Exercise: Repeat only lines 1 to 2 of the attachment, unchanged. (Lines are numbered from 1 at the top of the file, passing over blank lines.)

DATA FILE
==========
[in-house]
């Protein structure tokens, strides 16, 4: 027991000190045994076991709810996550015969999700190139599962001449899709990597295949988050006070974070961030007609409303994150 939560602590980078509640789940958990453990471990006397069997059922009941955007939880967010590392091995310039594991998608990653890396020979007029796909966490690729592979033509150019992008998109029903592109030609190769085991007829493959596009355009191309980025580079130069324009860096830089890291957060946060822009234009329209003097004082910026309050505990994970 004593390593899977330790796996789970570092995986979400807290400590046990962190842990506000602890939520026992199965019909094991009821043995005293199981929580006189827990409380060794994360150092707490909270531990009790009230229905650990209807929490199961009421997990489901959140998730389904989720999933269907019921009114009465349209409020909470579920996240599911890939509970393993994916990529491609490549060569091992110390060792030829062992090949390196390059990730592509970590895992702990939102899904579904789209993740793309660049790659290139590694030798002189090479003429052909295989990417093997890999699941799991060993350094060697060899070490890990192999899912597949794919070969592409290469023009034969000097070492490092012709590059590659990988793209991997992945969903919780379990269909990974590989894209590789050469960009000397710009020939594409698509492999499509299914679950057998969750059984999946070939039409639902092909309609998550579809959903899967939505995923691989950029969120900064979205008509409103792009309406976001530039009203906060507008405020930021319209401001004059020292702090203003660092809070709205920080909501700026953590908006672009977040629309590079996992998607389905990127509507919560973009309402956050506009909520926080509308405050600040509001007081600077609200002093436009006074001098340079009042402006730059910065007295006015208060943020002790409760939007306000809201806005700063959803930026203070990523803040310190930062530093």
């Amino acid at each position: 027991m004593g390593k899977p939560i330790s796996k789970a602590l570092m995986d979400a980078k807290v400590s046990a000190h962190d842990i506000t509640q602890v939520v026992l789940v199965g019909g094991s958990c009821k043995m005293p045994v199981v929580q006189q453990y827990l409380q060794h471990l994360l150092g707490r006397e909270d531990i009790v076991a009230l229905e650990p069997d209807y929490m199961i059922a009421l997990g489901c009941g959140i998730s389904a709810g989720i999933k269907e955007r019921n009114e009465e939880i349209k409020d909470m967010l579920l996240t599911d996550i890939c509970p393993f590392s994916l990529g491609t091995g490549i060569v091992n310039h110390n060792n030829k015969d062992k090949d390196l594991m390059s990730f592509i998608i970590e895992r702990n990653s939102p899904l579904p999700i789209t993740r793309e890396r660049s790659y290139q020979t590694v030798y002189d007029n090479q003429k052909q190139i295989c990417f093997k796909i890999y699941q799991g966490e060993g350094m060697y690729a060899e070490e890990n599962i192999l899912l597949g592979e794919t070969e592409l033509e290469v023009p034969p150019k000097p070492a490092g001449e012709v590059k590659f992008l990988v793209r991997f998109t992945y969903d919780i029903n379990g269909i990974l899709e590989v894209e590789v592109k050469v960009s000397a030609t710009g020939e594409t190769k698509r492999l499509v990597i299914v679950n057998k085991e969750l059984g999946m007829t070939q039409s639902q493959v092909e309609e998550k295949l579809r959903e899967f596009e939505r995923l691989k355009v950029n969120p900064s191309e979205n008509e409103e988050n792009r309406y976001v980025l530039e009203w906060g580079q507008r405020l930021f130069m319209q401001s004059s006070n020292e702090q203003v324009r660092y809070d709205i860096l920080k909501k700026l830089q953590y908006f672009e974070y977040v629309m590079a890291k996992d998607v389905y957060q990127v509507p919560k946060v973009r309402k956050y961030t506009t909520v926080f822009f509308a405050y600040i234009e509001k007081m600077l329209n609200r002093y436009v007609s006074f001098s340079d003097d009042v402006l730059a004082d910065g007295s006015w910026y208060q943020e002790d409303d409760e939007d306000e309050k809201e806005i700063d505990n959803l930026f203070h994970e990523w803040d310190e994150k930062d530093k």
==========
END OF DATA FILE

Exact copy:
[in-house]
């Protein structure tokens, strides 16, 4: 027991000190045994076991709810996550015969999700190139599962001449899709990597295949988050006070974070961030007609409303994150 939560602590980078509640789940958990453990471990006397069997059922009941955007939880967010590392091995310039594991998608990653890396020979007029796909966490690729592979033509150019992008998109029903592109030609190769085991007829493959596009355009191309980025580079130069324009860096830089890291957060946060822009234009329209003097004082910026309050505990994970 004593390593899977330790796996789970570092995986979400807290400590046990962190842990506000602890939520026992199965019909094991009821043995005293199981929580006189827990409380060794994360150092707490909270531990009790009230229905650990209807929490199961009421997990489901959140998730389904989720999933269907019921009114009465349209409020909470579920996240599911890939509970393993994916990529491609490549060569091992110390060792030829062992090949390196390059990730592509970590895992702990939102899904579904789209993740793309660049790659290139590694030798002189090479003429052909295989990417093997890999699941799991060993350094060697060899070490890990192999899912597949794919070969592409290469023009034969000097070492490092012709590059590659990988793209991997992945969903919780379990269909990974590989894209590789050469960009000397710009020939594409698509492999499509299914679950057998969750059984999946070939039409639902092909309609998550579809959903899967939505995923691989950029969120900064979205008509409103792009309406976001530039009203906060507008405020930021319209401001004059020292702090203003660092809070709205920080909501700026953590908006672009977040629309590079996992998607389905990127509507919560973009309402956050506009909520926080509308405050600040509001007081600077609200002093436009006074001098340079009042402006730059910065007295006015208060943020002790409760939007306000809201806005700063959803930026203070990523803040310190930062530093």